As the Morenish nesting tree blew down in a gale in 2015, in 2016 the ospreys returned to their former nest on the pine tree on the eastern point of Morenish Bay where they raised 3 chicks. That nest seems to have been destroyed in winter gales and in 2017 they can be seen again on a daily basis on trees in front of Morenish Mews. Although they have taken nest-building material onto a living larch tree, both birds can be seen airborne at the same time, suggesting that no eggs have been laid.
The dead nesting tree, and another living Scots pine on the ridge, blew down in a storm on 9th January 2015. But the ospreys returned. They rebuilt a nest on the surviving stump of the fallen nesting tree and laid a clutch of three eggs but sadly no chicks were reared. Either the eggs succumbed to the unseasonally cold spring or the chicks to predators able to access the new low nest.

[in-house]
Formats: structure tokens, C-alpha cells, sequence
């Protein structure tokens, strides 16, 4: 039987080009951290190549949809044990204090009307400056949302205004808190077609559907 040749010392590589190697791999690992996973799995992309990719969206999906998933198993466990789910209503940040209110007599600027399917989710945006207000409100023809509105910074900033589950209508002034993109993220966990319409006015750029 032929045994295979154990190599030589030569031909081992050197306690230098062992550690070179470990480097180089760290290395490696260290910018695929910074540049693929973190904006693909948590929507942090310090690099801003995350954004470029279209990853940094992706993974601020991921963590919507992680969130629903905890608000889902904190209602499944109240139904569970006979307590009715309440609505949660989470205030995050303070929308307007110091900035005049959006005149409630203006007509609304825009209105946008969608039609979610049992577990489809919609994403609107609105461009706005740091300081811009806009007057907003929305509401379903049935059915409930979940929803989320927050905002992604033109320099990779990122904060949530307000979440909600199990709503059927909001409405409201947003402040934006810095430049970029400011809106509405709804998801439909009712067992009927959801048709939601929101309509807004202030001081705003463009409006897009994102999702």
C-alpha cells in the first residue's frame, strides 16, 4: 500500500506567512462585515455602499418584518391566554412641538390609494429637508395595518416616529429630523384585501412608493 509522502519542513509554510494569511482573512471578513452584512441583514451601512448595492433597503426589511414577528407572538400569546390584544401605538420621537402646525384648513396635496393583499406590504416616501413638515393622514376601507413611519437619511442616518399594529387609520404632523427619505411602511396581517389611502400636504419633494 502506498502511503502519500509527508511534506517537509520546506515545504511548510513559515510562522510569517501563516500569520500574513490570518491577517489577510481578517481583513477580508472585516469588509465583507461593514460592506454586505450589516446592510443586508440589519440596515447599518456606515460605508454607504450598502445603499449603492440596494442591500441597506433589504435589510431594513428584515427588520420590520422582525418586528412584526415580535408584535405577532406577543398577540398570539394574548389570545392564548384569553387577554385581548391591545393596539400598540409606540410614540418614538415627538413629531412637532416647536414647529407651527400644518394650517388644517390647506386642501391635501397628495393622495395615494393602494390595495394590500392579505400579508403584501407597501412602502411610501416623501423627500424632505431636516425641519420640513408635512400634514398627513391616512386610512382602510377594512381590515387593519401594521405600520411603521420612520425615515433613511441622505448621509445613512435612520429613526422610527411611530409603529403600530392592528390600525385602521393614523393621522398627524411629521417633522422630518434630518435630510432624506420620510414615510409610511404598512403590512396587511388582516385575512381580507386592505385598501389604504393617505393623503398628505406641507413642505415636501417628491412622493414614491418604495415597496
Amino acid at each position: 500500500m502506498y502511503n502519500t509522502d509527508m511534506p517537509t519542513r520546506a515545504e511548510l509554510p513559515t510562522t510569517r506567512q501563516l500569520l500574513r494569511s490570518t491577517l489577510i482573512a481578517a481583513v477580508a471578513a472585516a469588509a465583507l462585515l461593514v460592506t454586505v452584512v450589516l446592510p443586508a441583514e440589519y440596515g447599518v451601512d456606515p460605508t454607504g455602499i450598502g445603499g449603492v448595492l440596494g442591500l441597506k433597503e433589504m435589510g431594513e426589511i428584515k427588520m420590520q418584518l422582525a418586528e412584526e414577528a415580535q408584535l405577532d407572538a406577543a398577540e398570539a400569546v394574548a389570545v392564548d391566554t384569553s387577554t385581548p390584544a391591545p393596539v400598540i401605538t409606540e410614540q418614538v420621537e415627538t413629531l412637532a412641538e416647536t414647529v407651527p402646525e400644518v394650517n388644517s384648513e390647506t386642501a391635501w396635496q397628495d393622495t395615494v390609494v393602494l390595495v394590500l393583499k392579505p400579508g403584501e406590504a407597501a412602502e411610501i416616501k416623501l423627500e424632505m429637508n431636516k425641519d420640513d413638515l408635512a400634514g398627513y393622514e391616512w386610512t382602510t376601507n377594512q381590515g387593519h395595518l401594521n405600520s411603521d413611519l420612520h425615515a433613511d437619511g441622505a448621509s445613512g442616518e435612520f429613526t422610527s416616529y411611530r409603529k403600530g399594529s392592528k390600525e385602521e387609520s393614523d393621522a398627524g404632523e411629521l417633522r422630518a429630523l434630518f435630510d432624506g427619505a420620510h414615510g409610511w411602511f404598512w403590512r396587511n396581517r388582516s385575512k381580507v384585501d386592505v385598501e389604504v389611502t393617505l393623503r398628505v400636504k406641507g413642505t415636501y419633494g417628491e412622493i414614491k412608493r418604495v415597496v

In 2016 the ospreys therefore returned to their former nest on the pine tree on the eastern point of Morenish Bay. A total of 3 eggs were laid. The ospreys could occasionally be seen from Morenish Mews and on 6th August 3 ospreys were seen, including at least one chick.
In the winter of 2016-2017 the nest in the pine tree on the point seems to have blown away and in 2017 the ospreys have returned to the Morenish area and are frequently visible perched on trees, including the broken tree stump last used in 2015. They are not, however, using that as a nest.
Although they have been seen taking nest-building material onto the top of a living larch tree, both birds can be seen airborne at the same time, suggesting that no eggs have been laid.